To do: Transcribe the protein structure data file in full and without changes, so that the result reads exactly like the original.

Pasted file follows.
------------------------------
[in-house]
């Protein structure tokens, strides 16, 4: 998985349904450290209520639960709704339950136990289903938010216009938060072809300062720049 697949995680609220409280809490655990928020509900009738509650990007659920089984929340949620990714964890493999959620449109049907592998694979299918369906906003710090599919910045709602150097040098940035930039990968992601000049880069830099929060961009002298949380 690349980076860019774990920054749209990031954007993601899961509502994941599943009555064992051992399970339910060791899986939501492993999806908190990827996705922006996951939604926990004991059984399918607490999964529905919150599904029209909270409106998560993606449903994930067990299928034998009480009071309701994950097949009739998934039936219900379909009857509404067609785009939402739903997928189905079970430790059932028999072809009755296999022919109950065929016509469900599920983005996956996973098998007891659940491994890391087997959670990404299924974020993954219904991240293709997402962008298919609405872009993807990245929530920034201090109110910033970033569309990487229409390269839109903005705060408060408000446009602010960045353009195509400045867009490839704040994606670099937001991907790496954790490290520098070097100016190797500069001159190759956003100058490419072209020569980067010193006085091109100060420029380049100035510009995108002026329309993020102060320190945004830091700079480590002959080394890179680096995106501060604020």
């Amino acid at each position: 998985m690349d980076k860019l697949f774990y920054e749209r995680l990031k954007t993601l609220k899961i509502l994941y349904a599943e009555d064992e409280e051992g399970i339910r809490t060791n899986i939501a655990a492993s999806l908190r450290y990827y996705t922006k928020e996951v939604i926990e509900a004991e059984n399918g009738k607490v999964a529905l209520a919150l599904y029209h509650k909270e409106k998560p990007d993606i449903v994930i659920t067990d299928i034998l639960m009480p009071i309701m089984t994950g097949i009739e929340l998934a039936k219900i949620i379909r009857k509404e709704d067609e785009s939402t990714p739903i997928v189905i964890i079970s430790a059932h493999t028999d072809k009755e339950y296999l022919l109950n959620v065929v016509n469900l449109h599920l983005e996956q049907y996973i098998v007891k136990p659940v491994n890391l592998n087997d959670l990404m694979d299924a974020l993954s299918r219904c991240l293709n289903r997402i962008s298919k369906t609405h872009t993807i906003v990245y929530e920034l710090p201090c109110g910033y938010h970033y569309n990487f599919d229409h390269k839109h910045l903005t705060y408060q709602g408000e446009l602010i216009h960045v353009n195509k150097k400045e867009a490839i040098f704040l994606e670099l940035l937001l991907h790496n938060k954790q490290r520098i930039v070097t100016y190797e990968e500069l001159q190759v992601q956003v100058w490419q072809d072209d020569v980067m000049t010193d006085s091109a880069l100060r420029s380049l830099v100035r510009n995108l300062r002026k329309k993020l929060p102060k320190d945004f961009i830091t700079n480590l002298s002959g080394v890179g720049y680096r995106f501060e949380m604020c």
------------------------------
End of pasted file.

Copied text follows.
[in-house]
């Protein structure tokens, strides 16, 4: 998985349904450290209520639960709704339950136990289903938010216009938060072809300062720049 697949995680609220409280809490655990928020509900009738509650990007659920089984929340949620990714964890493999959620449109049907592998694979299918369906906003710090599919910045709602150097040098940035930039990968992601000049880069830099929060961009002298949380 690349980076860019774990920054749209990031954007993601899961509502994941599943009555064992051992399970339910060791899986939501492993999806908190990827996705922006996951939604926990004991059984399918607490999964529905919150599904029209909270409106998560993606449903994930067990299928034998009480009071309701994950097949009739998934039936219900379909009857509404067609785009939402739903997928189905079970430790059932028999072809009755296999022919109950065929016509469900599920983005996956996973098998007891659940491994890391087997959670990404299924974020993954219904991240293709997402962008298919609405872009993807990245929530920034201090109110910033970033569309990487229409390269839109903005705060408060408000446009602010960045353009195509400045867009490839704040994606670099937001991907790496954790490290520098070097100016190797500069001159190759956003100058490419072209020569980067010193006085091109100060420029380049100035510009995108002026329309993020102060320190945004830091700079480590002959080394890179680096995106501060604020």
């Amino acid at each position: 998985m690349d980076k860019l697949f774990y920054e749209r995680l990031k954007t993601l609220k899961i509502l994941y349904a599943e009555d064992e409280e051992g399970i339910r809490t060791n899986i939501a655990a492993s999806l908190r450290y990827y996705t922006k928020e996951v939604i926990e509900a004991e059984n399918g009738k607490v999964a529905l209520a919150l599904y029209h509650k909270e409106k998560p990007d993606i449903v994930i659920t067990d299928i034998l639960m009480p009071i309701m089984t994950g097949i009739e929340l998934a039936k219900i949620i379909r009857k509404e709704d067609e785009s939402t990714p739903i997928v189905i964890i079970s430790a059932h493999t028999d072809k009755e339950y296999l022919l109950n959620v065929v016509n469900l449109h599920l983005e996956q049907y996973i098998v007891k136990p659940v491994n890391l592998n087997d959670l990404m694979d299924a974020l993954s299918r219904c991240l293709n289903r997402i962008s298919k369906t609405h872009t993807i906003v990245y929530e920034l710090p201090c109110g910033y938010h970033y569309n990487f599919d229409h390269k839109h910045l903005t705060y408060q709602g408000e446009l602010i216009h960045v353009n195509k150097k400045e867009a490839i040098f704040l994606e670099l940035l937001l991907h790496n938060k954790q490290r520098i930039v070097t100016y190797e990968e500069l001159q190759v992601q956003v100058w490419q072809d072209d020569v980067m000049t010193d006085s091109a880069l100060r420029s380049l830099v100035r510009n995108l300062r002026k329309k993020l929060p102060k320190d945004f961009i830091t700079n480590l002298s002959g080394v890179g720049y680096r995106f501060e949380m604020c």